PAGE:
Exit polls in Italy revealed a sweeping gain for the populist parties as the Five Star Movement (M5S) won 32% of the votes – the largest number for a single party – and the far-right Northern League gained 17%.
The ruling centre left lost ground after the Democratic Party, led by Matteo Renzi, secured just 18.9% of the vote. Meanwhile, ex-Prime Minister Silvio Berlusconi’s centre-right Forza Italia party landed 14%.
A coalition formed of the Northern League and Forza Italia appears set to win most seats in the lower house of parliament.
The euro dropped 0.7% against the US dollar following the exit polls, having spiked earlier on news that Angela Merkel will keep her position as German chancellor for a fourth term.
Timothy Graf, head of macro strategy for EMEA at State Street Global Markets, said after a benign 2017 for eurozone political risk, the strong performance of the Five Star Movement brings these threats very much back to the forefront.
He added: “Though M5S officials have toned down anti-euro rhetoric in recent months, the euro-scepticism within the bloc could ultimately re-introduce the existential threat to eurozone stability long thought diminished.
“Forming a government has many challenges, but this result could dent the strong consensus support the euro currently enjoys. Italian bond spreads also have scope to widen modestly from current levels.”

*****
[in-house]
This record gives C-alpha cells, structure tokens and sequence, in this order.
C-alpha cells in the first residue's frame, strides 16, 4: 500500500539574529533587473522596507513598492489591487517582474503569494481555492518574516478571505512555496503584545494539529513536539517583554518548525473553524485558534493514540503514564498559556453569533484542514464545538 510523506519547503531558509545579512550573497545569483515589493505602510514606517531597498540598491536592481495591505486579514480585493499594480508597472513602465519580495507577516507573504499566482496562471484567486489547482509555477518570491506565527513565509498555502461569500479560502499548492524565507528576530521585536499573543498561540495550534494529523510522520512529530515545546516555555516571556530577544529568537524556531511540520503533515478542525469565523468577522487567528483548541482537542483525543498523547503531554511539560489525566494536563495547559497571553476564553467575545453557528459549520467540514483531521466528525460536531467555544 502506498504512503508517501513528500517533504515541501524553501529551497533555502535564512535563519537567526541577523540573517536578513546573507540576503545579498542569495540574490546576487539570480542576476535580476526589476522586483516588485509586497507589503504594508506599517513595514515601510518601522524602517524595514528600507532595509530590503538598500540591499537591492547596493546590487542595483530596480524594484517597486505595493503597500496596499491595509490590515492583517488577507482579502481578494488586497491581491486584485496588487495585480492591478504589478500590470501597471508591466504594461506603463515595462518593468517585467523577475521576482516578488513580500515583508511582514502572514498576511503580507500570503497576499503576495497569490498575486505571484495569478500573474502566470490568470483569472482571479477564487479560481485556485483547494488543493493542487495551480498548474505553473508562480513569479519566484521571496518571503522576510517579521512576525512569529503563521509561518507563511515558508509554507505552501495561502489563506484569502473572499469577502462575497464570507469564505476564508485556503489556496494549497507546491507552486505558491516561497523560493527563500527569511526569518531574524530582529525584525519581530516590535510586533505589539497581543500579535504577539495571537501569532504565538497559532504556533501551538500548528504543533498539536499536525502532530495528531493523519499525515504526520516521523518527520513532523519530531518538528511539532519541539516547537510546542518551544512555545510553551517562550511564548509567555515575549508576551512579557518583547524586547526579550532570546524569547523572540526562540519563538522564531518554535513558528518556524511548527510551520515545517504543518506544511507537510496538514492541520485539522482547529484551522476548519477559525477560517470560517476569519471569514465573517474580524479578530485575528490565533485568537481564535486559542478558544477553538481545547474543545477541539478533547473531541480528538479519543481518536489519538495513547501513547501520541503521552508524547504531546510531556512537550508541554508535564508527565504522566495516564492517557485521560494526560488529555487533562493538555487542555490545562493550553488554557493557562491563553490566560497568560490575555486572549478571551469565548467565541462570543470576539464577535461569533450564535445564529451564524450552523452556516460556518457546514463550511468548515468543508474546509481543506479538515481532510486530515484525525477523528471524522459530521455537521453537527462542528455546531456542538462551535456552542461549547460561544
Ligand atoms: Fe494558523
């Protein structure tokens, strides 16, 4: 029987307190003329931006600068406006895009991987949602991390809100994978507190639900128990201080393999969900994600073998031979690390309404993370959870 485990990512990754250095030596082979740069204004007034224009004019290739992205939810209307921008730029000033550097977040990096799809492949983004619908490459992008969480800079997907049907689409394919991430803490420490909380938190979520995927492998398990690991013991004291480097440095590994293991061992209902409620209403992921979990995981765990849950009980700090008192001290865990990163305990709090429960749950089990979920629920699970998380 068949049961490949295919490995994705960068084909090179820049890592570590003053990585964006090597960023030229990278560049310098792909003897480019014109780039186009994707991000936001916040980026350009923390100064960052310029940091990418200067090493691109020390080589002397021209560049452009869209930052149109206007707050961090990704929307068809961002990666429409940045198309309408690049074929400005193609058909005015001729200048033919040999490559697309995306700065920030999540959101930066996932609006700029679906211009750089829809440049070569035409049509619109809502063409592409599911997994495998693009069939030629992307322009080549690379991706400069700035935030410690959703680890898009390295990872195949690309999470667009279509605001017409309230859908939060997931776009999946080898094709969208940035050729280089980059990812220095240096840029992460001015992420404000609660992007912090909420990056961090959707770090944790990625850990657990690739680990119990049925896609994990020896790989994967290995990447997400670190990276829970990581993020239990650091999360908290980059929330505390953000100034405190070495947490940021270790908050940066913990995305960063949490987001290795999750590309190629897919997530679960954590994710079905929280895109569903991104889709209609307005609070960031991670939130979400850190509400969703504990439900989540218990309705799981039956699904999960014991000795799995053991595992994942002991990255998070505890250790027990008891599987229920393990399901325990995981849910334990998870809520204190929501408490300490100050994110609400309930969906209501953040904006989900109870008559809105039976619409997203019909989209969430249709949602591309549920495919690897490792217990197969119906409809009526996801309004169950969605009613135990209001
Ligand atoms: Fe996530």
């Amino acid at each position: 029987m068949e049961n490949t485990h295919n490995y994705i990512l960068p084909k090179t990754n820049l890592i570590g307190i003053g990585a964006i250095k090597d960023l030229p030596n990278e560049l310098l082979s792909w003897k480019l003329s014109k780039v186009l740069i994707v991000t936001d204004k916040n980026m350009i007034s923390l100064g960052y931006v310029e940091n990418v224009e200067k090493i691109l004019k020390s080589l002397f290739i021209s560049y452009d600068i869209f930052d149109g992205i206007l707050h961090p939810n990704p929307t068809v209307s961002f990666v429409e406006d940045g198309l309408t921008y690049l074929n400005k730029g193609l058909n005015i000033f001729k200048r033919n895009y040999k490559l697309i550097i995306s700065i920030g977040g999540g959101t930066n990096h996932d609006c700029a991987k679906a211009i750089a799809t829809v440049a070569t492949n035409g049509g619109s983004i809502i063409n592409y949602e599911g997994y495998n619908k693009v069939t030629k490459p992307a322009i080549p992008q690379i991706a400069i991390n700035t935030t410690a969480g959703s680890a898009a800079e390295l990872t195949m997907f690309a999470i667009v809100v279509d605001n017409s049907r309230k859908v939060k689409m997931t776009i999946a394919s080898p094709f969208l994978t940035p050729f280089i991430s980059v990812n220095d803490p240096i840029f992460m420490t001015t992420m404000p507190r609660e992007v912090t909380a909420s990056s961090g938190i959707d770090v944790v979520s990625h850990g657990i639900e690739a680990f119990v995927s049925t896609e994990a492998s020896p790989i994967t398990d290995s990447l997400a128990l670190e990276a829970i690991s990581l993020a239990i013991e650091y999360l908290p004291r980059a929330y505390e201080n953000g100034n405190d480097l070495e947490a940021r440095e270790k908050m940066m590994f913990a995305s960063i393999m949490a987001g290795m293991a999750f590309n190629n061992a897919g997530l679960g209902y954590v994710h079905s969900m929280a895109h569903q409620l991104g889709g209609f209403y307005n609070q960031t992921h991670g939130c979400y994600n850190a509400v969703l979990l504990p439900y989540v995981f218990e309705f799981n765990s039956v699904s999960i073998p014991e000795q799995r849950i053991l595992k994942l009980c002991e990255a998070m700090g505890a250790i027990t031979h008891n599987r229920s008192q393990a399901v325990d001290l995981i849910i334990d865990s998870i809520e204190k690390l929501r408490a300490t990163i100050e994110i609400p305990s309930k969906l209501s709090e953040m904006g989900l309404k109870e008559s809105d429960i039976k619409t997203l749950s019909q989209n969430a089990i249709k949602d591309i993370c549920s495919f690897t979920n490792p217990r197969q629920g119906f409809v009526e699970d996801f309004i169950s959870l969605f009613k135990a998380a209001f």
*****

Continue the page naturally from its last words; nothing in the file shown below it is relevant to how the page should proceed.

However, Columbia Threadneedle head of global rates and currency Adrian Hilton said while the result looks “messy”, the chances of Italy leaving the eurozone have not gone up materially.
He said: “The arithmetic of government-formation won’t be clear until we know how the parliamentary seats will be distributed. Neither Five Star nor the centre-right (LN/FI) coalition can govern alone, but it seems likely that the future administration will feature one anti-establishment party or another.
“The reaction of bond markets has been fairly restrained so far.”
Hilton said the really negative outcome for markets would be a coalition comprising both the Northern League and Five Star.
“Such a scenario would probably worsen relations with the European Commission, especially around fiscal targets,” he added. “But we are a long way from Italy ditching the euro: both anti-establishment parties have toned down their euro-scepticism in recent months and surveys continue to show a popular majority in favour of membership of the single currency.”
Ian Ormiston manager of the Old Mutual Europe (ex UK) Smaller Companies Fund, said the results represent a vote against the establishment. And in the case of the North League – a vote against immigration, austerity and the European Union.
“The results should unnerve global investors, and the euro will continue to weaken,” he added.